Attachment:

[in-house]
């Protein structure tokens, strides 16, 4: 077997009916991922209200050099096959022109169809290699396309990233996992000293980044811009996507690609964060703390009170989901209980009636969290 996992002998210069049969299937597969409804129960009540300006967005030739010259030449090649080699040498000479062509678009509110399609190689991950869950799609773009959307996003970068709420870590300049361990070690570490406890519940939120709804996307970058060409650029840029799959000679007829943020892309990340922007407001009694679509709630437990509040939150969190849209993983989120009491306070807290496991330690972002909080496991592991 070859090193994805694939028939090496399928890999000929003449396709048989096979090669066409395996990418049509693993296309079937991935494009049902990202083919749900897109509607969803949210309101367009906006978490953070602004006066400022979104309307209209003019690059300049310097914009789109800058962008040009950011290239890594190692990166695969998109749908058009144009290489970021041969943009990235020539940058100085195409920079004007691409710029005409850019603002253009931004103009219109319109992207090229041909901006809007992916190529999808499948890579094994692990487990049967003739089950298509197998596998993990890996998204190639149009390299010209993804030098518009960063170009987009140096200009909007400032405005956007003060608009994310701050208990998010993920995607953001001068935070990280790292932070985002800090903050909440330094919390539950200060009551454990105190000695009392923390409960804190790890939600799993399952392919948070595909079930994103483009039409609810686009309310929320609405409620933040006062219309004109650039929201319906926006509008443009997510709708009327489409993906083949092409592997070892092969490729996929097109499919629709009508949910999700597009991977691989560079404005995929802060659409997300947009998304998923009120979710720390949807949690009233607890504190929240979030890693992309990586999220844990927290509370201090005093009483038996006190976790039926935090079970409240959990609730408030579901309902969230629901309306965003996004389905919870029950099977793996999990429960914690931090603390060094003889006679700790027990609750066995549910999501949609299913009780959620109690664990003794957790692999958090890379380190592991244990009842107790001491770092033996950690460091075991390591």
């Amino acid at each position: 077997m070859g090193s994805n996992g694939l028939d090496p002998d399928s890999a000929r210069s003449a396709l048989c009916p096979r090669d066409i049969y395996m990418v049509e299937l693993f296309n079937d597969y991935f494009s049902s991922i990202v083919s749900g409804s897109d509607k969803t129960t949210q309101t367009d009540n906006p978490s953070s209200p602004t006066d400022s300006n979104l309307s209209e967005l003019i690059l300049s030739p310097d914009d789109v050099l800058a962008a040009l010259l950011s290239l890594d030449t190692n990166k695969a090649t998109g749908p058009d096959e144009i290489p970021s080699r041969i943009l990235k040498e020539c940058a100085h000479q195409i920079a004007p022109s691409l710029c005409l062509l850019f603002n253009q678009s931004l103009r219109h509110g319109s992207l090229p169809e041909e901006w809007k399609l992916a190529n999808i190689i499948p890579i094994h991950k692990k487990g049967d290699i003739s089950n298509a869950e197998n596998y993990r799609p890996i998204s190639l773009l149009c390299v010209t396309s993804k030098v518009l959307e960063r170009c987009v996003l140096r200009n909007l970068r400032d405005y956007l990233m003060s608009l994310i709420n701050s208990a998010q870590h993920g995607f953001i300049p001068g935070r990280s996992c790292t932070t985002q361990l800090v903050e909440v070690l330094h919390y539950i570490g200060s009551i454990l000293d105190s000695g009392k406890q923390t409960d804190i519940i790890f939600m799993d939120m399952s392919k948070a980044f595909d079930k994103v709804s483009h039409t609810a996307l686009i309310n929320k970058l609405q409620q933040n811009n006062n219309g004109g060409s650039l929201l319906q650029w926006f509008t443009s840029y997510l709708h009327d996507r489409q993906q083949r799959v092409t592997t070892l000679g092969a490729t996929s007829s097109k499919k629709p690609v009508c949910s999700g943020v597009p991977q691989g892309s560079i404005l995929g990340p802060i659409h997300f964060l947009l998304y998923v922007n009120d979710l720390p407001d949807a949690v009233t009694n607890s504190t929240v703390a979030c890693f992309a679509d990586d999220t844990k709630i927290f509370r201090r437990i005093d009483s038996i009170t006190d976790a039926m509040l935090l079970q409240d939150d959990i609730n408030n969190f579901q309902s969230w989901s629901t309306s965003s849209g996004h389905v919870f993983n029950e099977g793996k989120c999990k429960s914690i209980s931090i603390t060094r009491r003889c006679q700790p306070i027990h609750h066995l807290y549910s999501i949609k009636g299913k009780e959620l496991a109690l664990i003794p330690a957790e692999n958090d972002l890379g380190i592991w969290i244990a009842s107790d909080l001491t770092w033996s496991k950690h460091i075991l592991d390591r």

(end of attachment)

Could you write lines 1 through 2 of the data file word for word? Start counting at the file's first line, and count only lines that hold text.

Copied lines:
[in-house]
């Protein structure tokens, strides 16, 4: 077997009916991922209200050099096959022109169809290699396309990233996992000293980044811009996507690609964060703390009170989901209980009636969290 996992002998210069049969299937597969409804129960009540300006967005030739010259030449090649080699040498000479062509678009509110399609190689991950869950799609773009959307996003970068709420870590300049361990070690570490406890519940939120709804996307970058060409650029840029799959000679007829943020892309990340922007407001009694679509709630437990509040939150969190849209993983989120009491306070807290496991330690972002909080496991592991 070859090193994805694939028939090496399928890999000929003449396709048989096979090669066409395996990418049509693993296309079937991935494009049902990202083919749900897109509607969803949210309101367009906006978490953070602004006066400022979104309307209209003019690059300049310097914009789109800058962008040009950011290239890594190692990166695969998109749908058009144009290489970021041969943009990235020539940058100085195409920079004007691409710029005409850019603002253009931004103009219109319109992207090229041909901006809007992916190529999808499948890579094994692990487990049967003739089950298509197998596998993990890996998204190639149009390299010209993804030098518009960063170009987009140096200009909007400032405005956007003060608009994310701050208990998010993920995607953001001068935070990280790292932070985002800090903050909440330094919390539950200060009551454990105190000695009392923390409960804190790890939600799993399952392919948070595909079930994103483009039409609810686009309310929320609405409620933040006062219309004109650039929201319906926006509008443009997510709708009327489409993906083949092409592997070892092969490729996929097109499919629709009508949910999700597009991977691989560079404005995929802060659409997300947009998304998923009120979710720390949807949690009233607890504190929240979030890693992309990586999220844990927290509370201090005093009483038996006190976790039926935090079970409240959990609730408030579901309902969230629901309306965003996004389905919870029950099977793996999990429960914690931090603390060094003889006679700790027990609750066995549910999501949609299913009780959620109690664990003794957790692999958090890379380190592991244990009842107790001491770092033996950690460091075991390591």